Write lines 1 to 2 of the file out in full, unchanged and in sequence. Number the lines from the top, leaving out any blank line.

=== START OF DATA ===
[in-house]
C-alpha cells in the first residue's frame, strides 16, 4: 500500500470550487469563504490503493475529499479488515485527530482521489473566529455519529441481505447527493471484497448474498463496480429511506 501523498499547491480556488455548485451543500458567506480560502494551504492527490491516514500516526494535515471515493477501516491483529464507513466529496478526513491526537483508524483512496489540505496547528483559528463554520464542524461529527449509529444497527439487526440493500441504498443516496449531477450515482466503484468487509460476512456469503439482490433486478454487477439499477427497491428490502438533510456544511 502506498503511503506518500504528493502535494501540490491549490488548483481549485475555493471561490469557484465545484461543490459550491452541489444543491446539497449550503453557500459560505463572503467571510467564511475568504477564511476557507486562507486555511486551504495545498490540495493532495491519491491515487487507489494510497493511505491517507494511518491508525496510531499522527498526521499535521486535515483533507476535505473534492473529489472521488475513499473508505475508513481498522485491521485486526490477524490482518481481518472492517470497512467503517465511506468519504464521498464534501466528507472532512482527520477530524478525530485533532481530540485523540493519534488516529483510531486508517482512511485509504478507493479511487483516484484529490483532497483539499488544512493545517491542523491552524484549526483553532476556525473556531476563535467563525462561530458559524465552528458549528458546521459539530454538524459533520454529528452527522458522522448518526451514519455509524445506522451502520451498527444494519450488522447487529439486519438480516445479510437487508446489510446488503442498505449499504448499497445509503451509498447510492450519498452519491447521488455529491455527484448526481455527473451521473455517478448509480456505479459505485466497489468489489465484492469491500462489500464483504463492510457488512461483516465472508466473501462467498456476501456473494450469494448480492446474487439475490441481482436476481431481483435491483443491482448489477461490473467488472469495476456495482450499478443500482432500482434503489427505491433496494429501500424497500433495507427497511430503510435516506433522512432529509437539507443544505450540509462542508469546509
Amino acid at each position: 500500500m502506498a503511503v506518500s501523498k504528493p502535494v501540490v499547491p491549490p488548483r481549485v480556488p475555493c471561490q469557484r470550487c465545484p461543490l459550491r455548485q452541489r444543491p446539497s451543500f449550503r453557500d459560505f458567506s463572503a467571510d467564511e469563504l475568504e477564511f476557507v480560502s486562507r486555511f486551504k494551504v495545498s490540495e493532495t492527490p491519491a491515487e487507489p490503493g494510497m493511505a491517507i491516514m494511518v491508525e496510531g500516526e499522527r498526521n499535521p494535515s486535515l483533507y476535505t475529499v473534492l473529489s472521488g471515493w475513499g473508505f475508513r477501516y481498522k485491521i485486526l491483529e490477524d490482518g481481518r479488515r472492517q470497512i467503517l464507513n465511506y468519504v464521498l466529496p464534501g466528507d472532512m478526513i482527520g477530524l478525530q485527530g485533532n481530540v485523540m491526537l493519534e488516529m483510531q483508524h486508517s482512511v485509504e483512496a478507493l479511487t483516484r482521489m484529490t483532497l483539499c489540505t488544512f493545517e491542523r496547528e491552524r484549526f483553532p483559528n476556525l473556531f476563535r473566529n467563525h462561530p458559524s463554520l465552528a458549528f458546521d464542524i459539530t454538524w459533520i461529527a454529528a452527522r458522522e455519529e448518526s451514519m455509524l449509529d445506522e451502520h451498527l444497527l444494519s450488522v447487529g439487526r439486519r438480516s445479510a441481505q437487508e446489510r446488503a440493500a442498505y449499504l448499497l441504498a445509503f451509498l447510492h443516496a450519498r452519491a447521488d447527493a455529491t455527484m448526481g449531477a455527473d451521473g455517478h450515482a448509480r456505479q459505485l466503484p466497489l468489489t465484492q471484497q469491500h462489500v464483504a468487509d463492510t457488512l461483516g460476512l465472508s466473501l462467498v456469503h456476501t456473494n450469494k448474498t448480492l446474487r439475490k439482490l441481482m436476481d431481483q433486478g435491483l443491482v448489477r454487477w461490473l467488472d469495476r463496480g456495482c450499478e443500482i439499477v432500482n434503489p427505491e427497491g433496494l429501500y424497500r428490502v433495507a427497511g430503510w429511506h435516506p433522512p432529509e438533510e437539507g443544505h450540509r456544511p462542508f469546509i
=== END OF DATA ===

[in-house]
C-alpha cells in the first residue's frame, strides 16, 4: 500500500470550487469563504490503493475529499479488515485527530482521489473566529455519529441481505447527493471484497448474498463496480429511506 501523498499547491480556488455548485451543500458567506480560502494551504492527490491516514500516526494535515471515493477501516491483529464507513466529496478526513491526537483508524483512496489540505496547528483559528463554520464542524461529527449509529444497527439487526440493500441504498443516496449531477450515482466503484468487509460476512456469503439482490433486478454487477439499477427497491428490502438533510456544511 502506498503511503506518500504528493502535494501540490491549490488548483481549485475555493471561490469557484465545484461543490459550491452541489444543491446539497449550503453557500459560505463572503467571510467564511475568504477564511476557507486562507486555511486551504495545498490540495493532495491519491491515487487507489494510497493511505491517507494511518491508525496510531499522527498526521499535521486535515483533507476535505473534492473529489472521488475513499473508505475508513481498522485491521485486526490477524490482518481481518472492517470497512467503517465511506468519504464521498464534501466528507472532512482527520477530524478525530485533532481530540485523540493519534488516529483510531486508517482512511485509504478507493479511487483516484484529490483532497483539499488544512493545517491542523491552524484549526483553532476556525473556531476563535467563525462561530458559524465552528458549528458546521459539530454538524459533520454529528452527522458522522448518526451514519455509524445506522451502520451498527444494519450488522447487529439486519438480516445479510437487508446489510446488503442498505449499504448499497445509503451509498447510492450519498452519491447521488455529491455527484448526481455527473451521473455517478448509480456505479459505485466497489468489489465484492469491500462489500464483504463492510457488512461483516465472508466473501462467498456476501456473494450469494448480492446474487439475490441481482436476481431481483435491483443491482448489477461490473467488472469495476456495482450499478443500482432500482434503489427505491433496494429501500424497500433495507427497511430503510435516506433522512432529509437539507443544505450540509462542508469546509